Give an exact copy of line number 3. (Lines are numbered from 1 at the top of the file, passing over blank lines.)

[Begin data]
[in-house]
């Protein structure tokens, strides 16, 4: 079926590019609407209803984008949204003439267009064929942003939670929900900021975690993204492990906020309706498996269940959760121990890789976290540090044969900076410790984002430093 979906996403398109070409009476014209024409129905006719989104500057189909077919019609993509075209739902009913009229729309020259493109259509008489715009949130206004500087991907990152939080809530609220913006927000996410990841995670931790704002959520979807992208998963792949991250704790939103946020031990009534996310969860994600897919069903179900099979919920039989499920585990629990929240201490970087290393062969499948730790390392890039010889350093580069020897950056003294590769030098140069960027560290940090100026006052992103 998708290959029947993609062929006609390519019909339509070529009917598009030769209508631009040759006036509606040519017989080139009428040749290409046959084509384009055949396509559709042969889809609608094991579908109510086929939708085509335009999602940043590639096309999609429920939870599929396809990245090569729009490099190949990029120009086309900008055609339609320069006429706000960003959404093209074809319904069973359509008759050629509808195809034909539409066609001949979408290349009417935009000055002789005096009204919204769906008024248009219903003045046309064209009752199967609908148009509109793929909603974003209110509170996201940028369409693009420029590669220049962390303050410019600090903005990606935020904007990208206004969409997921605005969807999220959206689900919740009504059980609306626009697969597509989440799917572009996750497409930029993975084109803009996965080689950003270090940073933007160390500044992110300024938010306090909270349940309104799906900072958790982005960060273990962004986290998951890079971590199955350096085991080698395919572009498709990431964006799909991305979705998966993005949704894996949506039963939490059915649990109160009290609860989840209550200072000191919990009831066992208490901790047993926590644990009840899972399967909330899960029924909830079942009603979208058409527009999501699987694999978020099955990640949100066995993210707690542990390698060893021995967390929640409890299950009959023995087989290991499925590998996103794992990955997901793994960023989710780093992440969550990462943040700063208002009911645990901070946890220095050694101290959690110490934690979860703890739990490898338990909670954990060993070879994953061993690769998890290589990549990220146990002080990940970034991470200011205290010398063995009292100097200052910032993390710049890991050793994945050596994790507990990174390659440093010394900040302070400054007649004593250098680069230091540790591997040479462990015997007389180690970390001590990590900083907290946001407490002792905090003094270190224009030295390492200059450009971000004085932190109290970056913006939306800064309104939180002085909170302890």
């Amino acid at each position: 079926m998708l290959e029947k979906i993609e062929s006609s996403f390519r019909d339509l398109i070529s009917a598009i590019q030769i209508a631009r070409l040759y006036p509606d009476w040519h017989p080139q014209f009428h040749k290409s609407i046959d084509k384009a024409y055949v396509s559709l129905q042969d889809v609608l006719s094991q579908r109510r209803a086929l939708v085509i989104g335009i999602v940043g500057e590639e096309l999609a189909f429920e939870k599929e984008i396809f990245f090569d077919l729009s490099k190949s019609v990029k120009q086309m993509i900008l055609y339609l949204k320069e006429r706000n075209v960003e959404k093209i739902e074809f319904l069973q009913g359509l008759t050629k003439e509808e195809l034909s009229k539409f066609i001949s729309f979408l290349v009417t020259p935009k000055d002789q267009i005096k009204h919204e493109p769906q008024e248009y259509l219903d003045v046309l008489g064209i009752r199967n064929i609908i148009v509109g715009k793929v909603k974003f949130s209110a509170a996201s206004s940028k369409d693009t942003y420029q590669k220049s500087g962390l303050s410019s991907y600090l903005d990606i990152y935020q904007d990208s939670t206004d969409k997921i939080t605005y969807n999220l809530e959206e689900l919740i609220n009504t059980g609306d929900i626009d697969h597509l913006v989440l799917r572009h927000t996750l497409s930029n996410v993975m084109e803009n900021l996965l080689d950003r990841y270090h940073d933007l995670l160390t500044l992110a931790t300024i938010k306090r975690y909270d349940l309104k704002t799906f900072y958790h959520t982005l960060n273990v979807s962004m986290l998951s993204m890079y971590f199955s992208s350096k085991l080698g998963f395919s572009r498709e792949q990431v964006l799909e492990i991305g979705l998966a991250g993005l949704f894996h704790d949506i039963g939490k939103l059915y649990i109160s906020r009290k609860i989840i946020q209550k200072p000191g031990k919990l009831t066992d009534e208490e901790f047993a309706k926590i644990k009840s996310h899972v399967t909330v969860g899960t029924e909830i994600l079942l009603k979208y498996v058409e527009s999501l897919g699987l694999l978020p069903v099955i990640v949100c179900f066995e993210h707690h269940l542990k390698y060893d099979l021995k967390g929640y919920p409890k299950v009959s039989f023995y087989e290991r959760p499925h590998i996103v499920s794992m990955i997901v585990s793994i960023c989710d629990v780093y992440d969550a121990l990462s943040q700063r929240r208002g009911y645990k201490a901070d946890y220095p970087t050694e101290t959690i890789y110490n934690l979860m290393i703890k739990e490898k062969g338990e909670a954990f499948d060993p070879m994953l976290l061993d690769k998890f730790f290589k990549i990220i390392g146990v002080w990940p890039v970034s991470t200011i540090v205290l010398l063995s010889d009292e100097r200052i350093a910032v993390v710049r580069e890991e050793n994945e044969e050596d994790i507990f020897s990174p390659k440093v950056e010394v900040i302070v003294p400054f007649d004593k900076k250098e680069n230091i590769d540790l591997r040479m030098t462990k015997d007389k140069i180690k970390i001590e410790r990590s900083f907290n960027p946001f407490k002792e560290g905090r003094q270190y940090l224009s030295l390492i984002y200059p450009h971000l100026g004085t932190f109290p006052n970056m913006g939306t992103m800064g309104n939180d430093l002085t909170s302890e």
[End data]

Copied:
């Amino acid at each position: 079926m998708l290959e029947k979906i993609e062929s006609s996403f390519r019909d339509l398109i070529s009917a598009i590019q030769i209508a631009r070409l040759y006036p509606d009476w040519h017989p080139q014209f009428h040749k290409s609407i046959d084509k384009a024409y055949v396509s559709l129905q042969d889809v609608l006719s094991q579908r109510r209803a086929l939708v085509i989104g335009i999602v940043g500057e590639e096309l999609a189909f429920e939870k599929e984008i396809f990245f090569d077919l729009s490099k190949s019609v990029k120009q086309m993509i900008l055609y339609l949204k320069e006429r706000n075209v960003e959404k093209i739902e074809f319904l069973q009913g359509l008759t050629k003439e509808e195809l034909s009229k539409f066609i001949s729309f979408l290349v009417t020259p935009k000055d002789q267009i005096k009204h919204e493109p769906q008024e248009y259509l219903d003045v046309l008489g064209i009752r199967n064929i609908i148009v509109g715009k793929v909603k974003f949130s209110a509170a996201s206004s940028k369409d693009t942003y420029q590669k220049s500087g962390l303050s410019s991907y600090l903005d990606i990152y935020q904007d990208s939670t206004d969409k997921i939080t605005y969807n999220l809530e959206e689900l919740i609220n009504t059980g609306d929900i626009d697969h597509l913006v989440l799917r572009h927000t996750l497409s930029n996410v993975m084109e803009n900021l996965l080689d950003r990841y270090h940073d933007l995670l160390t500044l992110a931790t300024i938010k306090r975690y909270d349940l309104k704002t799906f900072y958790h959520t982005l960060n273990v979807s962004m986290l998951s993204m890079y971590f199955s992208s350096k085991l080698g998963f395919s572009r498709e792949q990431v964006l799909e492990i991305g979705l998966a991250g993005l949704f894996h704790d949506i039963g939490k939103l059915y649990i109160s906020r009290k609860i989840i946020q209550k200072p000191g031990k919990l009831t066992d009534e208490e901790f047993a309706k926590i644990k009840s996310h899972v399967t909330v969860g899960t029924e909830i994600l079942l009603k979208y498996v058409e527009s999501l897919g699987l694999l978020p069903v099955i990640v949100c179900f066995e993210h707690h269940l542990k390698y060893d099979l021995k967390g929640y919920p409890k299950v009959s039989f023995y087989e290991r959760p499925h590998i996103v499920s794992m990955i997901v585990s793994i960023c989710d629990v780093y992440d969550a121990l990462s943040q700063r929240r208002g009911y645990k201490a901070d946890y220095p970087t050694e101290t959690i890789y110490n934690l979860m290393i703890k739990e490898k062969g338990e909670a954990f499948d060993p070879m994953l976290l061993d690769k998890f730790f290589k990549i990220i390392g146990v002080w990940p890039v970034s991470t200011i540090v205290l010398l063995s010889d009292e100097r200052i350093a910032v993390v710049r580069e890991e050793n994945e044969e050596d994790i507990f020897s990174p390659k440093v950056e010394v900040i302070v003294p400054f007649d004593k900076k250098e680069n230091i590769d540790l591997r040479m030098t462990k015997d007389k140069i180690k970390i001590e410790r990590s900083f907290n960027p946001f407490k002792e560290g905090r003094q270190y940090l224009s030295l390492i984002y200059p450009h971000l100026g004085t932190f109290p006052n970056m913006g939306t992103m800064g309104n939180d430093l002085t909170s302890e």